I have written about this issue previously and you can reference a white paper at this link, “Do you really need a Taxonomy?”
What are the Shred Drives for?
The Shared Drives aren’t where we classify documents, it is where we make it as easy and as fast and as possible to save, retrieve and work on documents; no more, no less. Proper classification (if I can use that term) happens later when you use intelligent software to automatically capture, analyze and store documents in your document management system.
Please note, Shared Drives are not a document management system and a document management system should never just be a copy of your Shared Drives. They have different jobs to do.
Making the new system work
Let’s fall back on one of the oldest acronyms in business, KISS, “Keep It Simple Stupid!” Simple is good and elegant, complex is bad and unfathomable.
Testing is a good example of where the KISS principle must be applied. Asking all staff to participate in the testing process may be diplomatic but it is also suicidal. You need to select your testers. You need to hand-pick a small number of smart people from all levels of your organization. Don’t ask for volunteers, you will get the wrong people applying. Do you want participants who are committed to the system working, or those who are committed to it failing? Do you want this to succeed or not?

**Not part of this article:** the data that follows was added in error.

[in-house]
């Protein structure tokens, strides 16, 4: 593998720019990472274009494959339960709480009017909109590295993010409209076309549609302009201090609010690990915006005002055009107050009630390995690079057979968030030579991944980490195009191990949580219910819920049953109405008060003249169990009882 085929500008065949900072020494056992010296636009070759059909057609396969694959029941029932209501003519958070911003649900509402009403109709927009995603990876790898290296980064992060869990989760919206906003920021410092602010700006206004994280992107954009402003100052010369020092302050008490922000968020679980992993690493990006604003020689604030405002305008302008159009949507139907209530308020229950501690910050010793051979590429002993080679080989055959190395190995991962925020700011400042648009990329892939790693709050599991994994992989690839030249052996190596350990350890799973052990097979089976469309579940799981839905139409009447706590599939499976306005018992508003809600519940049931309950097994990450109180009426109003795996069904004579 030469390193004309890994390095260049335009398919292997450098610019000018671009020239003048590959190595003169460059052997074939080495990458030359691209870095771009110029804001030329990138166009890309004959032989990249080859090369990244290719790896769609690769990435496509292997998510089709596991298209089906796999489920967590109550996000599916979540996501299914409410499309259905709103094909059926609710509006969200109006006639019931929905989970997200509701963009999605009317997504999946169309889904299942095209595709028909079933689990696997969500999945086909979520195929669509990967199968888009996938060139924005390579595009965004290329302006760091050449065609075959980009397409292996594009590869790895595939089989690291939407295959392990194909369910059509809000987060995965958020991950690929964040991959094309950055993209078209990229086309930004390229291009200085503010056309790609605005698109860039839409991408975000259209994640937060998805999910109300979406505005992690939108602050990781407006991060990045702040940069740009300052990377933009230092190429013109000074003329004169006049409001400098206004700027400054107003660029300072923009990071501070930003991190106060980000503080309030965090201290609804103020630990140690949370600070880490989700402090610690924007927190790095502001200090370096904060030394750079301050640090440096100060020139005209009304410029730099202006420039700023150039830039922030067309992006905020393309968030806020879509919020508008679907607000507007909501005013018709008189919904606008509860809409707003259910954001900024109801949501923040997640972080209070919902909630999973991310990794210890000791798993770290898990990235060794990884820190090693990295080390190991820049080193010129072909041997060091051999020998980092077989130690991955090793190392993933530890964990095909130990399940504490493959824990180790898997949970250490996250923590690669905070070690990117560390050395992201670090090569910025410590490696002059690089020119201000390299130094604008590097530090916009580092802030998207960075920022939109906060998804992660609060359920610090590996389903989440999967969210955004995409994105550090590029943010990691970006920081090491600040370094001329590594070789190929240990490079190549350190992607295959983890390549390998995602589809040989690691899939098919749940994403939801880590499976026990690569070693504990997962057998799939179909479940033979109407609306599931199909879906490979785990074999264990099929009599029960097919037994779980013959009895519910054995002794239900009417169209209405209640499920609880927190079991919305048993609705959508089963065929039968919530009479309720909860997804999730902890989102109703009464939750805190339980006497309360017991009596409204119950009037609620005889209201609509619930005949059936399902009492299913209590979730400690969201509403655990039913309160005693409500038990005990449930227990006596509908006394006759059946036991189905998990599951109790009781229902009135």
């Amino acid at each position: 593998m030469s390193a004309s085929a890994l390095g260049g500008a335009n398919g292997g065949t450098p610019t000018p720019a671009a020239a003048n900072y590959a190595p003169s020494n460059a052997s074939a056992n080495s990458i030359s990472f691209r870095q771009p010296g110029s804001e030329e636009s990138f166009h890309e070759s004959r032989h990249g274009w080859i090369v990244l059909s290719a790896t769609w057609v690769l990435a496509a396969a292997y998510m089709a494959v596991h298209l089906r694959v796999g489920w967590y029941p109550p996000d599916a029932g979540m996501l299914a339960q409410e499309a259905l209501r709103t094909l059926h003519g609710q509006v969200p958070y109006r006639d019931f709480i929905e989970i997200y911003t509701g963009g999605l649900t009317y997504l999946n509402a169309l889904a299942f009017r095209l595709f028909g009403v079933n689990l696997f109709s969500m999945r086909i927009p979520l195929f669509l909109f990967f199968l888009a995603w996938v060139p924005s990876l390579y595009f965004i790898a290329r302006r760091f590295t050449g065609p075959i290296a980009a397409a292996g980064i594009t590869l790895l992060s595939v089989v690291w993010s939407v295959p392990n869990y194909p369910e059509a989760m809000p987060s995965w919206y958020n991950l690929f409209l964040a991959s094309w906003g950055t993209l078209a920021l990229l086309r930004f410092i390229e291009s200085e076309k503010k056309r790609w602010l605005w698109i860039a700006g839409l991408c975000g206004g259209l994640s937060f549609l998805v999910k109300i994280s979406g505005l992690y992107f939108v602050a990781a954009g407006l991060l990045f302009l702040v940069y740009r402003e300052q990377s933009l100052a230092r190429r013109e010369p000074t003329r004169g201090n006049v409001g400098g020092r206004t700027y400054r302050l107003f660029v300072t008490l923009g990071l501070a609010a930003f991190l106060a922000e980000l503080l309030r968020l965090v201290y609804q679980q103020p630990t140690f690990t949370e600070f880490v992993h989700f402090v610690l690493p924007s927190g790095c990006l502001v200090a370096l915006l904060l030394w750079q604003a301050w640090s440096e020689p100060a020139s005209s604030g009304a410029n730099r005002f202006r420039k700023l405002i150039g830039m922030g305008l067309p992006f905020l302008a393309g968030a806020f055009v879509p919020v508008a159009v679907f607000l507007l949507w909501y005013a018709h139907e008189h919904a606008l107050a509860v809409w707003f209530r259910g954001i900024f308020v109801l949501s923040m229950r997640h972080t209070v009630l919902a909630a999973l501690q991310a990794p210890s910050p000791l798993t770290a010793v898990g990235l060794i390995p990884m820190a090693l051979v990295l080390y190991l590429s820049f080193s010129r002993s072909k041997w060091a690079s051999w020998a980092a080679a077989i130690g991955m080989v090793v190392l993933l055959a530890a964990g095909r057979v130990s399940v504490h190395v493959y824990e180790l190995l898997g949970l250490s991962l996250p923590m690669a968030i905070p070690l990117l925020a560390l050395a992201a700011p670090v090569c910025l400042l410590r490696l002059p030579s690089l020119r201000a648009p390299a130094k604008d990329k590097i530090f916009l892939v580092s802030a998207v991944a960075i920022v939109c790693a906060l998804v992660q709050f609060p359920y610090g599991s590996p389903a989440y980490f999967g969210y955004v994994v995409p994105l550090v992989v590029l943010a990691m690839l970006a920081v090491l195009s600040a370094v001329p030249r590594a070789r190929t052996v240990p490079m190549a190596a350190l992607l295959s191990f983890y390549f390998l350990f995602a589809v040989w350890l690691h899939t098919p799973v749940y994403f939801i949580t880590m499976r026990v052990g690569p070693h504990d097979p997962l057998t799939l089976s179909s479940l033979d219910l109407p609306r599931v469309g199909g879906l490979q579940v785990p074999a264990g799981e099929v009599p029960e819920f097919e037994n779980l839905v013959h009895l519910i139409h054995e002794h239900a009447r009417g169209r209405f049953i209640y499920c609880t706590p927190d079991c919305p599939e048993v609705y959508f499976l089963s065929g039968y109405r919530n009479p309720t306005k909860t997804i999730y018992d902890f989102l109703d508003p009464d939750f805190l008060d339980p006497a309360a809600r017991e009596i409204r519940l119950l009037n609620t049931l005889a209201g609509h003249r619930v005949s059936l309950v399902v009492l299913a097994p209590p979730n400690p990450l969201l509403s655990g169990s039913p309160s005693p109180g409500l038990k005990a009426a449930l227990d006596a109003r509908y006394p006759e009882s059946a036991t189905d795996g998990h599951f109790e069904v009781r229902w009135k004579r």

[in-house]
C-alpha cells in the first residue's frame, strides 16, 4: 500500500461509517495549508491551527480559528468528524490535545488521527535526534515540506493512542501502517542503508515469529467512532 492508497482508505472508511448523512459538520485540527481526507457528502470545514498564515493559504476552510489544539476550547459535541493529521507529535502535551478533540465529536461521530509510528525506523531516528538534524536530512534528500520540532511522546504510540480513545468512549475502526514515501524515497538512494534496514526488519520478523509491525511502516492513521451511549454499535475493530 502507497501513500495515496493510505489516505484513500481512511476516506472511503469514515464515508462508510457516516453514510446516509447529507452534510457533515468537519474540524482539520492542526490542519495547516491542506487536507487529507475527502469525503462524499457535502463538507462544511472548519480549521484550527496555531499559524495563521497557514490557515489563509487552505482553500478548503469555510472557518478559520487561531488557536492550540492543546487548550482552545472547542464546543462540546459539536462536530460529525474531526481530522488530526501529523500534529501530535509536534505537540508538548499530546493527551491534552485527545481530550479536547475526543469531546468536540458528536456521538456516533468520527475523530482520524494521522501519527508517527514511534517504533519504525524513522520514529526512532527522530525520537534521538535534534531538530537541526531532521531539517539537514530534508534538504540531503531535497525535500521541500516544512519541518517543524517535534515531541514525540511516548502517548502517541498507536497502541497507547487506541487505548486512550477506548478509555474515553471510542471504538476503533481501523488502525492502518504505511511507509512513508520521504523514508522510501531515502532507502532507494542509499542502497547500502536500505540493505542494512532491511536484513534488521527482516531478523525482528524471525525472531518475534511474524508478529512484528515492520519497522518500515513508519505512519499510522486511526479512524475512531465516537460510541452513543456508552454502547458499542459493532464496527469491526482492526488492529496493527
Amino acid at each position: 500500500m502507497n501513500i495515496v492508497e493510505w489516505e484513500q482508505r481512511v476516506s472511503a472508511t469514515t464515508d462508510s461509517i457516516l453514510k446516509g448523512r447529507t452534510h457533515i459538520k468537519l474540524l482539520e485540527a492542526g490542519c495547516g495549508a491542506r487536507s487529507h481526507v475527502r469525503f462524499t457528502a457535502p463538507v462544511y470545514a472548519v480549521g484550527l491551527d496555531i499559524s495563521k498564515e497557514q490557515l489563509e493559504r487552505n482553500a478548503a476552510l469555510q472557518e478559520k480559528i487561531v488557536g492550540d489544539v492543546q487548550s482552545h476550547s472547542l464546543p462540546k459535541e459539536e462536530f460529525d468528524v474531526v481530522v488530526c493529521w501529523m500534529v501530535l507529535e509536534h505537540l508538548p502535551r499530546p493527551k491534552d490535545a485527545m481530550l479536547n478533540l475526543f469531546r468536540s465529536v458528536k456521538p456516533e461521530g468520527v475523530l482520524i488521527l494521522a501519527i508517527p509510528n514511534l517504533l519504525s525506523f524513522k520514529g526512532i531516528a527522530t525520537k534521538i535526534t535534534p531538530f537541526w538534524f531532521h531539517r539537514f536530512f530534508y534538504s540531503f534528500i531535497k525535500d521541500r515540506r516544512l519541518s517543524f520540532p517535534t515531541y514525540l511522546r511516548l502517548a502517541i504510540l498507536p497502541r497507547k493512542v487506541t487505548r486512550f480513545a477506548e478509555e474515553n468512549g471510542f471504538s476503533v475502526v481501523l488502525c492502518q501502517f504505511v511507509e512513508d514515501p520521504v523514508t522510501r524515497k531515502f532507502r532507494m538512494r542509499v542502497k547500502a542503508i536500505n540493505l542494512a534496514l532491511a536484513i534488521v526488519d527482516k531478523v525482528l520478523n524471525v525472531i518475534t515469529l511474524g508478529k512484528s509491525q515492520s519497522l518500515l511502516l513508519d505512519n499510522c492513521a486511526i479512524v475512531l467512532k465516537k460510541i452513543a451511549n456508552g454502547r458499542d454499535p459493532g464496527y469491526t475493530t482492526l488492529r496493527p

If I am pressed for time, I use what I call the straight-line-method. Imagine all staff in a straight line from the most junior to the most senior. Select from both ends, the most junior and the most senior. Chances are that if the system works for this subset that it will also work for all the staff in between. Alternatively, select one person from each major department.
Make it clear to all that the Shared Drives are not your document management system. The Shared Drives are there for ease of access and to work on documents. The document management system has business rules to ensure that you have inviolate copies of important documents plus all relevant contextual information. The document management system is where you apply business rules and workflow. The document management system is all about business process management and compliance. The Shared Drives and the document management system are related and integrated, but they have different jobs to do.
You have Shared Drives so staff don’t work on documents on ‘private’ local C drives, inaccessible and invisible to others. You provide a shared drive resource so staff can collaborate and share information and easily work on documents. You have Shared Drives so that when someone leaves you still have all their documents and work-in-process.
Please do all the complex processes required in your document management system using intelligent software, automate as much as possible. Productivity gains come about when you take work off staff, not when you load them up with more work. Give your staff as much time as possible so they can use their expertise to do the core job they were hired for.
If you don’t force extra work on your staff and if you make it as easy and as fast as possible to use the Shared Drives, then your system will work. Do the opposite and I guarantee it will not work. KISS!
The Shared Drives are a resource for your document management system; they are not the solution. The cleaner and better organized your Shared Drives are, the better your staff will work and the better your document management system will work.